The writers of our gospels did a brilliant job portraying Jesus’ death. We can see it and feel it so intensely since we know death–and a world in desolation and disappointment–isn’t so hard to imagine.
But when it comes to the resurrection, the gospel’s descriptions seem unlike anything we know. They present us with a hint of the future, our future, that is hard to hold onto.
Unexpectedly, Jesus has returned, not the way he was before, but reborn into something new. His body is still a body, people can touch it and hear it and see it, but at the same time, he is much more than a dead man who has come back to life. He is recognizable to his friends, but only sometimes. He is seen by some people but not others. Even here in today’s gospel, at the empty tomb, Jesus is not there. Later in this same gospel, he is glorious and recognized immediately; in John’s gospel he is ordinary-looking enough to be mistaken for a gardener by a woman who knew him as well as anyone.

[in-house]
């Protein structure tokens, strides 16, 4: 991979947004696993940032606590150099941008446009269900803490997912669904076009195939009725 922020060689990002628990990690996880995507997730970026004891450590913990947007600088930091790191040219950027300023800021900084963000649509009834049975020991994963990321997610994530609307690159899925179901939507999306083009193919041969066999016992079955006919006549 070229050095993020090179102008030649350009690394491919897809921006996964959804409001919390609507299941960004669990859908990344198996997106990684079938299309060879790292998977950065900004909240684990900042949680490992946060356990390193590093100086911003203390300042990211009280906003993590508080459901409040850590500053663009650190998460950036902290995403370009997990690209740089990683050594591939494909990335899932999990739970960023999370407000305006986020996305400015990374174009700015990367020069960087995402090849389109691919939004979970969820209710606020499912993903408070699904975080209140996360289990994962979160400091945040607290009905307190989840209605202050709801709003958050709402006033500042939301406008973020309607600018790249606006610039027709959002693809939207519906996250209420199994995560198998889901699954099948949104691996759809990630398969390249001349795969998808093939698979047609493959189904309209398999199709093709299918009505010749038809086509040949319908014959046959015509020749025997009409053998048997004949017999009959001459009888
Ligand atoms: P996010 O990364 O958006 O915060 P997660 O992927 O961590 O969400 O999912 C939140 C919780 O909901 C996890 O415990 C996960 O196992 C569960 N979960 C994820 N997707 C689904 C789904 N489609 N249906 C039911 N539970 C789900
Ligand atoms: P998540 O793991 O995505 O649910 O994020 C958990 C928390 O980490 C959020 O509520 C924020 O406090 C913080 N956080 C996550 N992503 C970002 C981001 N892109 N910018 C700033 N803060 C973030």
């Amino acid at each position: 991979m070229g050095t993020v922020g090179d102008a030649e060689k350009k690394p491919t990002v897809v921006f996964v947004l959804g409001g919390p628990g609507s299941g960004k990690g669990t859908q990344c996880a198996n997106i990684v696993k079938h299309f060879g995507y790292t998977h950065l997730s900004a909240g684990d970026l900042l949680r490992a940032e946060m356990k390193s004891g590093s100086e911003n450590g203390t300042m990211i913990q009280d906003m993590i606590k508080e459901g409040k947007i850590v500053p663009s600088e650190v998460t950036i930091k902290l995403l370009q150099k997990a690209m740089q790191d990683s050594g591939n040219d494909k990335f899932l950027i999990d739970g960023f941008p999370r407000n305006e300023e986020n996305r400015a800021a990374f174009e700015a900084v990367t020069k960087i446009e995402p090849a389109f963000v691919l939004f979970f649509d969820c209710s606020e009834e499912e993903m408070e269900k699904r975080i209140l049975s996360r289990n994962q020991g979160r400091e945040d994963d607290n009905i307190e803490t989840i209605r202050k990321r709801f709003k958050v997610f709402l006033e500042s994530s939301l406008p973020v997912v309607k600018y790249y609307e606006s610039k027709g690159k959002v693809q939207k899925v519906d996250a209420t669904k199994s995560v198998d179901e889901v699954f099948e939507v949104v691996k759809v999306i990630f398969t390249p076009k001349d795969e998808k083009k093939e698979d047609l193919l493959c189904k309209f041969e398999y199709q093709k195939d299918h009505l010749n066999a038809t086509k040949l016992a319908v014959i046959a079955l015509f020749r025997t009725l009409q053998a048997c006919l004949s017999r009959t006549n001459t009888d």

Then he is gone, his resurrection is complete. For us, left behind, it is a promise, a not yet. The not yet frustrates us. What is it, exactly, we’re now waiting for?